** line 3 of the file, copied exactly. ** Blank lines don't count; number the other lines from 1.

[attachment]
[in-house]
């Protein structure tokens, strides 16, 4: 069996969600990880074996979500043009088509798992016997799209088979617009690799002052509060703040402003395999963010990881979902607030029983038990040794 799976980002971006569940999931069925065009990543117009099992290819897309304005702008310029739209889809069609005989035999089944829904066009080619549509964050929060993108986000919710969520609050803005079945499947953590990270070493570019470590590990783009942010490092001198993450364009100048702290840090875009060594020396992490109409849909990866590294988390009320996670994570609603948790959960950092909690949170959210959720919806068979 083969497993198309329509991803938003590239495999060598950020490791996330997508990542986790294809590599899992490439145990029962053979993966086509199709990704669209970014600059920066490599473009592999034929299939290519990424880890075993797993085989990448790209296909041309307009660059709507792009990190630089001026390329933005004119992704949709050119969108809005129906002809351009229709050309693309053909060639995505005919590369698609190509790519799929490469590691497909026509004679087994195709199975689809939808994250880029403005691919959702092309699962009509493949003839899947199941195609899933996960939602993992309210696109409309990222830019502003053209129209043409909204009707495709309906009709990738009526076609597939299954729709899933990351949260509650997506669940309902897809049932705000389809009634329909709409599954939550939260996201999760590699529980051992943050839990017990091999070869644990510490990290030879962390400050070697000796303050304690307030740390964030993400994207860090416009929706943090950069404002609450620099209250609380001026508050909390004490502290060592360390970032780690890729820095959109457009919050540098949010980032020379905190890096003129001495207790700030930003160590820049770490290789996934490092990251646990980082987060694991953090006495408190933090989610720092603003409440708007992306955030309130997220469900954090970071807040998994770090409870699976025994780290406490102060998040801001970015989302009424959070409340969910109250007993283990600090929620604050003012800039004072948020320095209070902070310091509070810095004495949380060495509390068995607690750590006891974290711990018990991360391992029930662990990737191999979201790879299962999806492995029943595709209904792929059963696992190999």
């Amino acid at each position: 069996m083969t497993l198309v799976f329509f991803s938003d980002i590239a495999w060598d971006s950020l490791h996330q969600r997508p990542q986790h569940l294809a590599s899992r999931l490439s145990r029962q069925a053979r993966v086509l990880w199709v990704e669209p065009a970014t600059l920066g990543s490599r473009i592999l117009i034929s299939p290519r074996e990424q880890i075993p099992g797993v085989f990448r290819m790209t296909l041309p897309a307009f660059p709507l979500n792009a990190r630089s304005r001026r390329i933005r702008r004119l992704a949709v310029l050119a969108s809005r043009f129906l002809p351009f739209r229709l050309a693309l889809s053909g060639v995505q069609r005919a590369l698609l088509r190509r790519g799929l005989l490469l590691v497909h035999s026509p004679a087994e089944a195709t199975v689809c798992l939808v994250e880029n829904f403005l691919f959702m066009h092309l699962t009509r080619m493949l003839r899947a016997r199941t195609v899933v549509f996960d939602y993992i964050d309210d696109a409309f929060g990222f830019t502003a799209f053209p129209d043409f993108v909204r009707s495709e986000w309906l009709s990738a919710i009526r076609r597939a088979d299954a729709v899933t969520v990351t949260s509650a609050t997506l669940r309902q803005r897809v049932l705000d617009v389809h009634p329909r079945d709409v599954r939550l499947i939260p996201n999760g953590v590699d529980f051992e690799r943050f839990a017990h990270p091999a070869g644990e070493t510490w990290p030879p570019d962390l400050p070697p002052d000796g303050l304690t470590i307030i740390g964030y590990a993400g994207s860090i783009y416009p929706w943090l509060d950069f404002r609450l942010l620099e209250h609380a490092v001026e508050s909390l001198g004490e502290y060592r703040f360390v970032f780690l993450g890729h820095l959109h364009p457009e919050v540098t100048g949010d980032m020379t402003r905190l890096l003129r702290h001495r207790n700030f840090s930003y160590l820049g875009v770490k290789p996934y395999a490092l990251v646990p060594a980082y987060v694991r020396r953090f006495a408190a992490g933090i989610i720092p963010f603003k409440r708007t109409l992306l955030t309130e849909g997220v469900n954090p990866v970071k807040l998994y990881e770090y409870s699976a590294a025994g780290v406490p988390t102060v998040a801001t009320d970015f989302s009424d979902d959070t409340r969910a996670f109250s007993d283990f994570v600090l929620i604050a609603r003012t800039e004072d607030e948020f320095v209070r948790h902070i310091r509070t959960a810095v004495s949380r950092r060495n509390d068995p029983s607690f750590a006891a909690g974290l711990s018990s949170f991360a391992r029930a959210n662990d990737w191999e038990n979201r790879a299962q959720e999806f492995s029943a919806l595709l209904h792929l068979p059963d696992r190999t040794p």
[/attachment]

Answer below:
């Amino acid at each position: 069996m083969t497993l198309v799976f329509f991803s938003d980002i590239a495999w060598d971006s950020l490791h996330q969600r997508p990542q986790h569940l294809a590599s899992r999931l490439s145990r029962q069925a053979r993966v086509l990880w199709v990704e669209p065009a970014t600059l920066g990543s490599r473009i592999l117009i034929s299939p290519r074996e990424q880890i075993p099992g797993v085989f990448r290819m790209t296909l041309p897309a307009f660059p709507l979500n792009a990190r630089s304005r001026r390329i933005r702008r004119l992704a949709v310029l050119a969108s809005r043009f129906l002809p351009f739209r229709l050309a693309l889809s053909g060639v995505q069609r005919a590369l698609l088509r190509r790519g799929l005989l490469l590691v497909h035999s026509p004679a087994e089944a195709t199975v689809c798992l939808v994250e880029n829904f403005l691919f959702m066009h092309l699962t009509r080619m493949l003839r899947a016997r199941t195609v899933v549509f996960d939602y993992i964050d309210d696109a409309f929060g990222f830019t502003a799209f053209p129209d043409f993108v909204r009707s495709e986000w309906l009709s990738a919710i009526r076609r597939a088979d299954a729709v899933t969520v990351t949260s509650a609050t997506l669940r309902q803005r897809v049932l705000d617009v389809h009634p329909r079945d709409v599954r939550l499947i939260p996201n999760g953590v590699d529980f051992e690799r943050f839990a017990h990270p091999a070869g644990e070493t510490w990290p030879p570019d962390l400050p070697p002052d000796g303050l304690t470590i307030i740390g964030y590990a993400g994207s860090i783009y416009p929706w943090l509060d950069f404002r609450l942010l620099e209250h609380a490092v001026e508050s909390l001198g004490e502290y060592r703040f360390v970032f780690l993450g890729h820095l959109h364009p457009e919050v540098t100048g949010d980032m020379t402003r905190l890096l003129r702290h001495r207790n700030f840090s930003y160590l820049g875009v770490k290789p996934y395999a490092l990251v646990p060594a980082y987060v694991r020396r953090f006495a408190a992490g933090i989610i720092p963010f603003k409440r708007t109409l992306l955030t309130e849909g997220v469900n954090p990866v970071k807040l998994y990881e770090y409870s699976a590294a025994g780290v406490p988390t102060v998040a801001t009320d970015f989302s009424d979902d959070t409340r969910a996670f109250s007993d283990f994570v600090l929620i604050a609603r003012t800039e004072d607030e948020f320095v209070r948790h902070i310091r509070t959960a810095v004495s949380r950092r060495n509390d068995p029983s607690f750590a006891a909690g974290l711990s018990s949170f991360a391992r029930a959210n662990d990737w191999e038990n979201r790879a299962q959720e999806f492995s029943a919806l595709l209904h792929l068979p059963d696992r190999t040794p």